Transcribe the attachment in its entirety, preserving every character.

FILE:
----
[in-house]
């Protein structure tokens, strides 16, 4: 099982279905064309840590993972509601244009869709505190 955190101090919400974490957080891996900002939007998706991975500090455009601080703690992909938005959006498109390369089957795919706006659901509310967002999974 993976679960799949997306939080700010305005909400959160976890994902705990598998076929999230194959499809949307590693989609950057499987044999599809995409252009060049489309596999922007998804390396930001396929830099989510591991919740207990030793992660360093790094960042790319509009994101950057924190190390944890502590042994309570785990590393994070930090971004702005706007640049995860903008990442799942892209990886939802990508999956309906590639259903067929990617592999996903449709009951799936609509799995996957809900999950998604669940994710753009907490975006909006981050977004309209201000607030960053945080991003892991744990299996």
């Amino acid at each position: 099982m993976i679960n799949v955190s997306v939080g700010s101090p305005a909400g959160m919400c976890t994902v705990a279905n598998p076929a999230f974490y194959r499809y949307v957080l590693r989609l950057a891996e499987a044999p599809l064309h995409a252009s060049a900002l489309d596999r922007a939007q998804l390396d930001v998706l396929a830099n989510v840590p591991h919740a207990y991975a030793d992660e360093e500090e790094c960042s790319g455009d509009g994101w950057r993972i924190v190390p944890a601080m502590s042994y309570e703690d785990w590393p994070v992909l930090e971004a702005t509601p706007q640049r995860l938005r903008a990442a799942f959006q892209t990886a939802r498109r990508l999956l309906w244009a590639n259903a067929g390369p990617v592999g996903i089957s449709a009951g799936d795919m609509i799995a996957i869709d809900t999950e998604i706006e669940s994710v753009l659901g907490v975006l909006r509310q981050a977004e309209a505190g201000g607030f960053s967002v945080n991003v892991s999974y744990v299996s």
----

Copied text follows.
[in-house]
């Protein structure tokens, strides 16, 4: 099982279905064309840590993972509601244009869709505190 955190101090919400974490957080891996900002939007998706991975500090455009601080703690992909938005959006498109390369089957795919706006659901509310967002999974 993976679960799949997306939080700010305005909400959160976890994902705990598998076929999230194959499809949307590693989609950057499987044999599809995409252009060049489309596999922007998804390396930001396929830099989510591991919740207990030793992660360093790094960042790319509009994101950057924190190390944890502590042994309570785990590393994070930090971004702005706007640049995860903008990442799942892209990886939802990508999956309906590639259903067929990617592999996903449709009951799936609509799995996957809900999950998604669940994710753009907490975006909006981050977004309209201000607030960053945080991003892991744990299996």
């Amino acid at each position: 099982m993976i679960n799949v955190s997306v939080g700010s101090p305005a909400g959160m919400c976890t994902v705990a279905n598998p076929a999230f974490y194959r499809y949307v957080l590693r989609l950057a891996e499987a044999p599809l064309h995409a252009s060049a900002l489309d596999r922007a939007q998804l390396d930001v998706l396929a830099n989510v840590p591991h919740a207990y991975a030793d992660e360093e500090e790094c960042s790319g455009d509009g994101w950057r993972i924190v190390p944890a601080m502590s042994y309570e703690d785990w590393p994070v992909l930090e971004a702005t509601p706007q640049r995860l938005r903008a990442a799942f959006q892209t990886a939802r498109r990508l999956l309906w244009a590639n259903a067929g390369p990617v592999g996903i089957s449709a009951g799936d795919m609509i799995a996957i869709d809900t999950e998604i706006e669940s994710v753009l659901g907490v975006l909006r509310q981050a977004e309209a505190g201000g607030f960053s967002v945080n991003v892991s999974y744990v299996s």